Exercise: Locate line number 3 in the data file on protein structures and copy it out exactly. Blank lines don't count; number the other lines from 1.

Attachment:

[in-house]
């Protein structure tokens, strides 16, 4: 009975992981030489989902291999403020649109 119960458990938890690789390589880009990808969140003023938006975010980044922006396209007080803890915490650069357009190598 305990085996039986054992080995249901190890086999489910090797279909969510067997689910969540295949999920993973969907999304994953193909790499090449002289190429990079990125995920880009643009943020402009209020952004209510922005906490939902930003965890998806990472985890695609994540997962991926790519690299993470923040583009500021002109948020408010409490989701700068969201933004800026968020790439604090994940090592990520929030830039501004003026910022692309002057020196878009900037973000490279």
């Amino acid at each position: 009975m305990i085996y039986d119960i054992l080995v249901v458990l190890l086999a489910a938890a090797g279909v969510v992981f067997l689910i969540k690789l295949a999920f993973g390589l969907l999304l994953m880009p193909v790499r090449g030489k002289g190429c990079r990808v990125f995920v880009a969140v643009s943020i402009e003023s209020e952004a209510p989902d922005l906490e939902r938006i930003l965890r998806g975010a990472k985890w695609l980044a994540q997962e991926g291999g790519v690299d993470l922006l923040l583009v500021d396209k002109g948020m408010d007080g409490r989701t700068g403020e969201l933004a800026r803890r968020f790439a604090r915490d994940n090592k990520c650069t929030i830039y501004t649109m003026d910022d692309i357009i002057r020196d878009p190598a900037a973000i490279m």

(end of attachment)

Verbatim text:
């Amino acid at each position: 009975m305990i085996y039986d119960i054992l080995v249901v458990l190890l086999a489910a938890a090797g279909v969510v992981f067997l689910i969540k690789l295949a999920f993973g390589l969907l999304l994953m880009p193909v790499r090449g030489k002289g190429c990079r990808v990125f995920v880009a969140v643009s943020i402009e003023s209020e952004a209510p989902d922005l906490e939902r938006i930003l965890r998806g975010a990472k985890w695609l980044a994540q997962e991926g291999g790519v690299d993470l922006l923040l583009v500021d396209k002109g948020m408010d007080g409490r989701t700068g403020e969201l933004a800026r803890r968020f790439a604090r915490d994940n090592k990520c650069t929030i830039y501004t649109m003026d910022d692309i357009i002057r020196d878009p190598a900037a973000i490279m």